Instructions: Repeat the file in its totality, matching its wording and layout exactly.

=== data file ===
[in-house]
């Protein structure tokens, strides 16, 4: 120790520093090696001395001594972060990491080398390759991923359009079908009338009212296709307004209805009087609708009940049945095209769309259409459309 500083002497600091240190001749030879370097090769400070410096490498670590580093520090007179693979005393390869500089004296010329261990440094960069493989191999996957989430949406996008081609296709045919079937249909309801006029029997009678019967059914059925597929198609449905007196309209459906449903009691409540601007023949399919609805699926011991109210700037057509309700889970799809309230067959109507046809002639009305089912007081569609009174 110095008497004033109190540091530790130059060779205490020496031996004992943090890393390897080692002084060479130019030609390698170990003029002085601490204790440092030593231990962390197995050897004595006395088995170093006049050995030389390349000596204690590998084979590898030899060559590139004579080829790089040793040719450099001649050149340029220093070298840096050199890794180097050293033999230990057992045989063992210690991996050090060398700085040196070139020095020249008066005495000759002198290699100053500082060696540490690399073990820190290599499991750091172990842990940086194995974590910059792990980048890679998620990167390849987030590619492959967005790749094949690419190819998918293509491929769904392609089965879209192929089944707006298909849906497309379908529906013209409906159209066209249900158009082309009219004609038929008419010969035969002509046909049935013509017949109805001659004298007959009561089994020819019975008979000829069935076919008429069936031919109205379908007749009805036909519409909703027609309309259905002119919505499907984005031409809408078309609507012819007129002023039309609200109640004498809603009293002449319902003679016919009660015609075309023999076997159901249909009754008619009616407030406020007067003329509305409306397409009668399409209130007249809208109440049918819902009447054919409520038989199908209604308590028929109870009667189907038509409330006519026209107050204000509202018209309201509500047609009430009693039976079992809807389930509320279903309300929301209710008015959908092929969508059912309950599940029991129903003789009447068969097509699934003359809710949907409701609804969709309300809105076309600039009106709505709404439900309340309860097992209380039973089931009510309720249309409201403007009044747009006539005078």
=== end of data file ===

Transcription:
[in-house]
């Protein structure tokens, strides 16, 4: 120790520093090696001395001594972060990491080398390759991923359009079908009338009212296709307004209805009087609708009940049945095209769309259409459309 500083002497600091240190001749030879370097090769400070410096490498670590580093520090007179693979005393390869500089004296010329261990440094960069493989191999996957989430949406996008081609296709045919079937249909309801006029029997009678019967059914059925597929198609449905007196309209459906449903009691409540601007023949399919609805699926011991109210700037057509309700889970799809309230067959109507046809002639009305089912007081569609009174 110095008497004033109190540091530790130059060779205490020496031996004992943090890393390897080692002084060479130019030609390698170990003029002085601490204790440092030593231990962390197995050897004595006395088995170093006049050995030389390349000596204690590998084979590898030899060559590139004579080829790089040793040719450099001649050149340029220093070298840096050199890794180097050293033999230990057992045989063992210690991996050090060398700085040196070139020095020249008066005495000759002198290699100053500082060696540490690399073990820190290599499991750091172990842990940086194995974590910059792990980048890679998620990167390849987030590619492959967005790749094949690419190819998918293509491929769904392609089965879209192929089944707006298909849906497309379908529906013209409906159209066209249900158009082309009219004609038929008419010969035969002509046909049935013509017949109805001659004298007959009561089994020819019975008979000829069935076919008429069936031919109205379908007749009805036909519409909703027609309309259905002119919505499907984005031409809408078309609507012819007129002023039309609200109640004498809603009293002449319902003679016919009660015609075309023999076997159901249909009754008619009616407030406020007067003329509305409306397409009668399409209130007249809208109440049918819902009447054919409520038989199908209604308590028929109870009667189907038509409330006519026209107050204000509202018209309201509500047609009430009693039976079992809807389930509320279903309300929301209710008015959908092929969508059912309950599940029991129903003789009447068969097509699934003359809710949907409701609804969709309300809105076309600039009106709505709404439900309340309860097992209380039973089931009510309720249309409201403007009044747009006539005078």